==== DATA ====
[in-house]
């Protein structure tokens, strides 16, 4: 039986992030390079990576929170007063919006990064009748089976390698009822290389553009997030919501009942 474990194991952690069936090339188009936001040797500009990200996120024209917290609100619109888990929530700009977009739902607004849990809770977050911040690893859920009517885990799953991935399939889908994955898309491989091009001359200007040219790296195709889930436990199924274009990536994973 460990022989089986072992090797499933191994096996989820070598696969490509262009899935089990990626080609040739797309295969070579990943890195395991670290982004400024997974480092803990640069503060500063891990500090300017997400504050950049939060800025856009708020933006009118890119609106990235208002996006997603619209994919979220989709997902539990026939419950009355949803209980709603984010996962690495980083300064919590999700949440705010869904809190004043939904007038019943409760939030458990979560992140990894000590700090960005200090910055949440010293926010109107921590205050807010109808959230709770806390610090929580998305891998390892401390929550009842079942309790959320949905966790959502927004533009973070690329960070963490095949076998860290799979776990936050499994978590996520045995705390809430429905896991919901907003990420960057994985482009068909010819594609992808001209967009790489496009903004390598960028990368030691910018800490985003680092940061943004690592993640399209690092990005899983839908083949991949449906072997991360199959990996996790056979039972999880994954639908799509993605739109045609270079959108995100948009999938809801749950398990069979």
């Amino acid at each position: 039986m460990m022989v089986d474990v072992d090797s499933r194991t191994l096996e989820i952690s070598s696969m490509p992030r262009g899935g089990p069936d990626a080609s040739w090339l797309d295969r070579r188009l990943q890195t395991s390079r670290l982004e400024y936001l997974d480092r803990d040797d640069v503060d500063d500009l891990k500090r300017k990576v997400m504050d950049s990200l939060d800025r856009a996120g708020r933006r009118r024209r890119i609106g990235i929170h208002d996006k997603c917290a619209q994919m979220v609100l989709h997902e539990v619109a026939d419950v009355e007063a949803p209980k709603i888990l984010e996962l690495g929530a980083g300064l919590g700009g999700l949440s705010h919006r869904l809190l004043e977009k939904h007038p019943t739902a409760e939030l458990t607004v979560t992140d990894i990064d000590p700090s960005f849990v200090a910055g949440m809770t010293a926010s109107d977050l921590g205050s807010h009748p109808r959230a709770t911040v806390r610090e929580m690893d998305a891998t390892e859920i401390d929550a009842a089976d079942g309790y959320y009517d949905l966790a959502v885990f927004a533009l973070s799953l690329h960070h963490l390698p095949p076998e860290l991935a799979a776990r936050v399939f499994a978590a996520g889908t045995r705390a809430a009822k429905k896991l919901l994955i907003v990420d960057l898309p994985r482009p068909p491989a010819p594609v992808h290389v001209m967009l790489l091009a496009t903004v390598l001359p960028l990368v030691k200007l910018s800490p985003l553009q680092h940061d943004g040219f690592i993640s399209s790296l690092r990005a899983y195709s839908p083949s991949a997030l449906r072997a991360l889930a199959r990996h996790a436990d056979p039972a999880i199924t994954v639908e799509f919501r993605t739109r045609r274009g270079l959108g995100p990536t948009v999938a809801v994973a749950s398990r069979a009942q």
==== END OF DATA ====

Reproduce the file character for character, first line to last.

[in-house]
């Protein structure tokens, strides 16, 4: 039986992030390079990576929170007063919006990064009748089976390698009822290389553009997030919501009942 474990194991952690069936090339188009936001040797500009990200996120024209917290609100619109888990929530700009977009739902607004849990809770977050911040690893859920009517885990799953991935399939889908994955898309491989091009001359200007040219790296195709889930436990199924274009990536994973 460990022989089986072992090797499933191994096996989820070598696969490509262009899935089990990626080609040739797309295969070579990943890195395991670290982004400024997974480092803990640069503060500063891990500090300017997400504050950049939060800025856009708020933006009118890119609106990235208002996006997603619209994919979220989709997902539990026939419950009355949803209980709603984010996962690495980083300064919590999700949440705010869904809190004043939904007038019943409760939030458990979560992140990894000590700090960005200090910055949440010293926010109107921590205050807010109808959230709770806390610090929580998305891998390892401390929550009842079942309790959320949905966790959502927004533009973070690329960070963490095949076998860290799979776990936050499994978590996520045995705390809430429905896991919901907003990420960057994985482009068909010819594609992808001209967009790489496009903004390598960028990368030691910018800490985003680092940061943004690592993640399209690092990005899983839908083949991949449906072997991360199959990996996790056979039972999880994954639908799509993605739109045609270079959108995100948009999938809801749950398990069979």
């Amino acid at each position: 039986m460990m022989v089986d474990v072992d090797s499933r194991t191994l096996e989820i952690s070598s696969m490509p992030r262009g899935g089990p069936d990626a080609s040739w090339l797309d295969r070579r188009l990943q890195t395991s390079r670290l982004e400024y936001l997974d480092r803990d040797d640069v503060d500063d500009l891990k500090r300017k990576v997400m504050d950049s990200l939060d800025r856009a996120g708020r933006r009118r024209r890119i609106g990235i929170h208002d996006k997603c917290a619209q994919m979220v609100l989709h997902e539990v619109a026939d419950v009355e007063a949803p209980k709603i888990l984010e996962l690495g929530a980083g300064l919590g700009g999700l949440s705010h919006r869904l809190l004043e977009k939904h007038p019943t739902a409760e939030l458990t607004v979560t992140d990894i990064d000590p700090s960005f849990v200090a910055g949440m809770t010293a926010s109107d977050l921590g205050s807010h009748p109808r959230a709770t911040v806390r610090e929580m690893d998305a891998t390892e859920i401390d929550a009842a089976d079942g309790y959320y009517d949905l966790a959502v885990f927004a533009l973070s799953l690329h960070h963490l390698p095949p076998e860290l991935a799979a776990r936050v399939f499994a978590a996520g889908t045995r705390a809430a009822k429905k896991l919901l994955i907003v990420d960057l898309p994985r482009p068909p491989a010819p594609v992808h290389v001209m967009l790489l091009a496009t903004v390598l001359p960028l990368v030691k200007l910018s800490p985003l553009q680092h940061d943004g040219f690592i993640s399209s790296l690092r990005a899983y195709s839908p083949s991949a997030l449906r072997a991360l889930a199959r990996h996790a436990d056979p039972a999880i199924t994954v639908e799509f919501r993605t739109r045609r274009g270079l959108g995100p990536t948009v999938a809801v994973a749950s398990r069979a009942q």